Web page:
Definition of Anaphylaxis
Anaphylaxis is a severe allergic reaction that can be fatal, resulting in circulatory collapse or shock. The allergy may be related to food, insect stings, medicine, latex, etc.
Purpose of the Policy and Procedures
AMA is committed to taking a pro-active position regarding the prevention of anaphylaxis. The purpose of the policy is to provide a process for dealing with anaphylaxis in the school.
Employees, Volunteers, Student Staff
Before beginning employment with Authentic Montessori Academy, all individuals are required to review the Anaphylaxis Policy. They are also required to review it annually thereafter.
Strategy to Reduce Risk of Exposure
- Children with extreme allergies that the school cannot accommodate will be asked to bring their own food from home.
- Foods with “May Contain” nut warnings will not be served.
- All labels will be read by a staff member prior to serving.
- Staff purchasing foods on behalf of the school must read food ingredient labels every time they purchase a product.
- Any persons supplying food to the school will be notified of all life-threatening allergies in the centre. A list of allergies will be revised as necessary.
- All children and staff will wash their hands before and after handling food.
- Children/staff/volunteers will be instructed to not share food.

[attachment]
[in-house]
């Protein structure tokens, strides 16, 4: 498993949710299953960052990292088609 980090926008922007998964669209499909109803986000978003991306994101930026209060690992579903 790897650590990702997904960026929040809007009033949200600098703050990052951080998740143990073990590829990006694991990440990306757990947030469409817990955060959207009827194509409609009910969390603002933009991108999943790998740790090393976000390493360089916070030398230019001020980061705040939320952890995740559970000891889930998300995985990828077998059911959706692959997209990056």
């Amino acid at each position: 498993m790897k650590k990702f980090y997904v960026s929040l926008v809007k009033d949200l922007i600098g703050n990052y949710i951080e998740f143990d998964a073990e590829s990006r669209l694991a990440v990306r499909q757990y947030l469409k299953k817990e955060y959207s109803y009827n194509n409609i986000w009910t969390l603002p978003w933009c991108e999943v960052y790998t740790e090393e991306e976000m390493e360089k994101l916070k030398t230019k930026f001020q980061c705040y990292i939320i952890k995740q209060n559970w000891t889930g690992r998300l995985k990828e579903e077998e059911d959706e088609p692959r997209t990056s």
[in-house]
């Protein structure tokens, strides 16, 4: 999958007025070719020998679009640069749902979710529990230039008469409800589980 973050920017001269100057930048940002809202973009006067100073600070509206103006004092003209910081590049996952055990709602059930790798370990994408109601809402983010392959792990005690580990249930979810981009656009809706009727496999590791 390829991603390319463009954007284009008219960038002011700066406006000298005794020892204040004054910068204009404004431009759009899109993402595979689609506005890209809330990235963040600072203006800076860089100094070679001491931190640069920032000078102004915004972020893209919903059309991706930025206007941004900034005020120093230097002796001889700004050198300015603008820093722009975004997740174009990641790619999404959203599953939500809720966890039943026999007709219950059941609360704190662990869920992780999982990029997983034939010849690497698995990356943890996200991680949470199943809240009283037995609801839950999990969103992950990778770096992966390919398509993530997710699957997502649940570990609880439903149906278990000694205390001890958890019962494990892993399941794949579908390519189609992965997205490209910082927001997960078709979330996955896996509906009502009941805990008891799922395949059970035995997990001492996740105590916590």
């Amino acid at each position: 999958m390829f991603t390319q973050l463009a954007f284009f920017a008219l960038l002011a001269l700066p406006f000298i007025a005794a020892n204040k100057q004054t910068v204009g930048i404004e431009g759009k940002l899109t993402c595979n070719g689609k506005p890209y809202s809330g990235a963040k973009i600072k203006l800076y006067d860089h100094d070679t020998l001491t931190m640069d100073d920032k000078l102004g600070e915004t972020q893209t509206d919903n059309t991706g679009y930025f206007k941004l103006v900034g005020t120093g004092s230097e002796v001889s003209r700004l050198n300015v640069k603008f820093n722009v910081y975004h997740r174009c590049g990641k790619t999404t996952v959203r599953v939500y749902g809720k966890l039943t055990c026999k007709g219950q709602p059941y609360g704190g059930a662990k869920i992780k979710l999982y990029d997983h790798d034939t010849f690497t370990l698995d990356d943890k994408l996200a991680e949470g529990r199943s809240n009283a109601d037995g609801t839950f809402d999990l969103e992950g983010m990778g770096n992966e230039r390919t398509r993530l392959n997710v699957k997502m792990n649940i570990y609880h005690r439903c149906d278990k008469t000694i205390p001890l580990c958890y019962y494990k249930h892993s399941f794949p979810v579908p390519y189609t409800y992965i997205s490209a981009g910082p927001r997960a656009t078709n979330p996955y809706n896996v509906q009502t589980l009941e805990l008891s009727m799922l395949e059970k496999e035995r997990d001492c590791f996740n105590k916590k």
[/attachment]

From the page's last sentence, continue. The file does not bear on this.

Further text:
- All surfaces will be cleaned with a cleaning solution (water and germ destroyer approved by Public Health) prior to and after preparing and serving food.
- All cleaning supplies, medicines, and any other products that may be of danger and/or commonly produce allergic reactions will be stored away.
- Garbage bins will be removed from the room and emptied after lunch.
- Extra special supervision of anaphylactic children during eating (ie. sitting opposite /next to staff) will be provided.
- During field trips, children with anaphylaxis will sit within view of a staff member while on the bus.
- Playground areas will be checked and monitored for insects such as wasps. A custodian will be notified immediately and children will be forbidden to play in this area if an insect danger is detected.
- On off-site trips, parents will be notified and asked to send an extra Epi-Pen.
- Staff will take a cell phone on all excursions.
- Consent by the child’s physician is required for any child carrying their own Epi-Pen.
Communication Plan for the Dissemination of Information
- Parents will be informed by newsletter/handout of all allergies in the school.
- List of allergies will be posted in each room operated by the school and on AMA’s Information Board.
- Parents with children with anaphylaxis will provide an individual plan for their child prior to enrolment.
Individual Plan and Emergency Procedures
Prior to enrolment, the parent/guardian will meet with the Principal and/or Program Supervisor to provide input for the child’s individual plan and emergency procedures. This plan will include but is not limited to:
- Description of the child’s allergy